Interpreting profiler output Where to go from here?


my kernel does some very complex computation and I’m asking myself where to start looking for possible optimizations. Letting it pass through the Visual Profiler, I get the following result:

That is, GPU time is 99.99%, 23.040/15.360 uncoalesced stores/loads, 98292 branches and 224 million instructions. All of that for basically a single result vector.

From my unterstanding, the uncoalesced memory access shouldn’t affect performance at all (they are caused by copying input vectors from global to shared memory). Given the number of instructions, the kernel is cpu- and not memory-bound so dealing with better memory access should not be the first step. Am I right? How to put these numbers into perspective with each other?

Hmm, even if a kernel isn’t memory bound, uncoalesced global memory access is typically a huge performance hit.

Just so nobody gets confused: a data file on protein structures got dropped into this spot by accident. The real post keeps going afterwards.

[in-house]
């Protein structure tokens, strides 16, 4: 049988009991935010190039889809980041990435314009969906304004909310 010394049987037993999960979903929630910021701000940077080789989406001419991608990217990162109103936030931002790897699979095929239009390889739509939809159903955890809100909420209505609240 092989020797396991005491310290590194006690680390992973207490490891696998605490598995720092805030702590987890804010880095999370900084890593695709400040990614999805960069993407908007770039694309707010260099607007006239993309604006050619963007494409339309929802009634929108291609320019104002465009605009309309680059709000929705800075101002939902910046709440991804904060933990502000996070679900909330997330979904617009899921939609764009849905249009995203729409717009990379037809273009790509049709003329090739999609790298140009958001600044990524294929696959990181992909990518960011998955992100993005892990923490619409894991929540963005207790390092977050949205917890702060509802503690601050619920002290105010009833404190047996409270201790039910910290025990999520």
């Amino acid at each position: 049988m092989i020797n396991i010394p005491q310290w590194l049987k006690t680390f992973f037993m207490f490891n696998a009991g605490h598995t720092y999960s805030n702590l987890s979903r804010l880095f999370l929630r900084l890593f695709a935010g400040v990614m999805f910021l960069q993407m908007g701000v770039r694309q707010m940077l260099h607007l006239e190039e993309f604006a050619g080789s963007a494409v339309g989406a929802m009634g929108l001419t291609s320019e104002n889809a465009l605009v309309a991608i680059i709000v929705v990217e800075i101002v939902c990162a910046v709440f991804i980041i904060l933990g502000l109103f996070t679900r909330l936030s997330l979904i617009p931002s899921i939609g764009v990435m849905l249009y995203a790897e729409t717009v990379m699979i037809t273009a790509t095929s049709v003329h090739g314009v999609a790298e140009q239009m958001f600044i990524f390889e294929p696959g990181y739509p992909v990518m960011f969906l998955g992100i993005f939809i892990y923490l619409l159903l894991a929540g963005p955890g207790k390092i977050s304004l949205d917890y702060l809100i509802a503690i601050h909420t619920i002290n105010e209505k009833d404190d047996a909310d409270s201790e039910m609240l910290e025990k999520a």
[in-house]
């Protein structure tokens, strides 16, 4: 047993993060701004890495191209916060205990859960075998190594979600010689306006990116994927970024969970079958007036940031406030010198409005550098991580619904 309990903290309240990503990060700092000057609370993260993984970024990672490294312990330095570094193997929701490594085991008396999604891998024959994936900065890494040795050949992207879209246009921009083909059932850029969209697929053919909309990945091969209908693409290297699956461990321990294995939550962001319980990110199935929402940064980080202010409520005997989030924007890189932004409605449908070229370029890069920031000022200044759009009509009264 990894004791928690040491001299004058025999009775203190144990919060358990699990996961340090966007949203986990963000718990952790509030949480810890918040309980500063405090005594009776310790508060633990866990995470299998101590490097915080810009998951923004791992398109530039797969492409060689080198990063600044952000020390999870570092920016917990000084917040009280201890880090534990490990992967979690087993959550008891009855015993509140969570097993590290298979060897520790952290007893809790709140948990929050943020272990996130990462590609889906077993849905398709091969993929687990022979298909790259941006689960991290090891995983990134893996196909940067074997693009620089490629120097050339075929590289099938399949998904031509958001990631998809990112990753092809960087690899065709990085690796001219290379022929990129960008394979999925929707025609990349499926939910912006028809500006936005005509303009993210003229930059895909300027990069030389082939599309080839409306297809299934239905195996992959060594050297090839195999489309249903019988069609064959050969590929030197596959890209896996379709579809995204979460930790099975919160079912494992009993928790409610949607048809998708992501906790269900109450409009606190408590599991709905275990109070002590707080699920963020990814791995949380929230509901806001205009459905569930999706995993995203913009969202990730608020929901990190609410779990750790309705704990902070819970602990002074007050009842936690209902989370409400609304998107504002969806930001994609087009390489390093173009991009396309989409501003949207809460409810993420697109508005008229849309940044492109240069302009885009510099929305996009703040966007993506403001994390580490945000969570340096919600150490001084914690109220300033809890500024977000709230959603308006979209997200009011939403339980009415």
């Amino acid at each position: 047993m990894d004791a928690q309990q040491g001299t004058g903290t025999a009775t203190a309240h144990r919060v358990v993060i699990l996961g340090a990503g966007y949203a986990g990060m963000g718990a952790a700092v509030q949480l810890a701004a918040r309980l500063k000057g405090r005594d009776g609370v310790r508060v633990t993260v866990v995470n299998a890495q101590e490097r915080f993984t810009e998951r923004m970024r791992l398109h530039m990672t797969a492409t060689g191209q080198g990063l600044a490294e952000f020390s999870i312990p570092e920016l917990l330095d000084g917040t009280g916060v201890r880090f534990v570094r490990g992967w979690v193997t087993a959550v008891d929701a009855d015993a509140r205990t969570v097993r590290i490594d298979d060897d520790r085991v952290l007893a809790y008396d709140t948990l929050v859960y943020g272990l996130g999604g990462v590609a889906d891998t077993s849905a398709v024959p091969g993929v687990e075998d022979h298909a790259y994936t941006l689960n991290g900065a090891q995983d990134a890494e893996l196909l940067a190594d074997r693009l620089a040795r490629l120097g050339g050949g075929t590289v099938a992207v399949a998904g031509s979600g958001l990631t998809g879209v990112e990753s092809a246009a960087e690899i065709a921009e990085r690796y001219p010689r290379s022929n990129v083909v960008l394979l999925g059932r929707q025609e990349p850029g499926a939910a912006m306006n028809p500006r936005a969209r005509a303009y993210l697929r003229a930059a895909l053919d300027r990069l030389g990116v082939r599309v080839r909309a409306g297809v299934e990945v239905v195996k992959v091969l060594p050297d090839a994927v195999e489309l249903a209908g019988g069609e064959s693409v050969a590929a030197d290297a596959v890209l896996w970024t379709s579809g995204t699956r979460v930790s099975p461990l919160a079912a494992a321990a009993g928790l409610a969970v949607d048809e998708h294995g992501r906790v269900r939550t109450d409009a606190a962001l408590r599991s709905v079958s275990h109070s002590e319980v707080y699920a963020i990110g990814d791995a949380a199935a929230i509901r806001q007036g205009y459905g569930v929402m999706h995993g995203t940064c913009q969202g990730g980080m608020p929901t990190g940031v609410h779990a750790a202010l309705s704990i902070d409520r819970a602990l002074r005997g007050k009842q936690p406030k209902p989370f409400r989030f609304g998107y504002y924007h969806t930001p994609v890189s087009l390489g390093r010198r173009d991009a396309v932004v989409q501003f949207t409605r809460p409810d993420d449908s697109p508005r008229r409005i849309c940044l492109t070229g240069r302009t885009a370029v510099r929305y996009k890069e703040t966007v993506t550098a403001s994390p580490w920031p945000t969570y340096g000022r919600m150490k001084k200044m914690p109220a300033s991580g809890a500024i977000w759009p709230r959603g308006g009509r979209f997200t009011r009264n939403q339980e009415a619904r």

Every uncoalesced global memory access takes 300 clock cycles. This latency is hidden to an extent if you have a lot of threads in flight, but it still hurts.

Are the branches you mention divergent branches? That can also impede performance. To avoid divergent branches (which end up being serialized), its important that any if conditions are checked in terms of the warp granularity (i.e: if you have an if statement that depends on the threadID, the condition should direct different threads to different execution paths in multiples of the warp size). Sorry if I’m not explaining this in the best way, there is more in the performance section of the programming guide.

This condition is actually pretty hard to enforce in practice, for most real algorithms, some divergent branches are unavoidable.

Also, what is the occupancy for your kernel? Check the cubin file to see how many registers you’re using.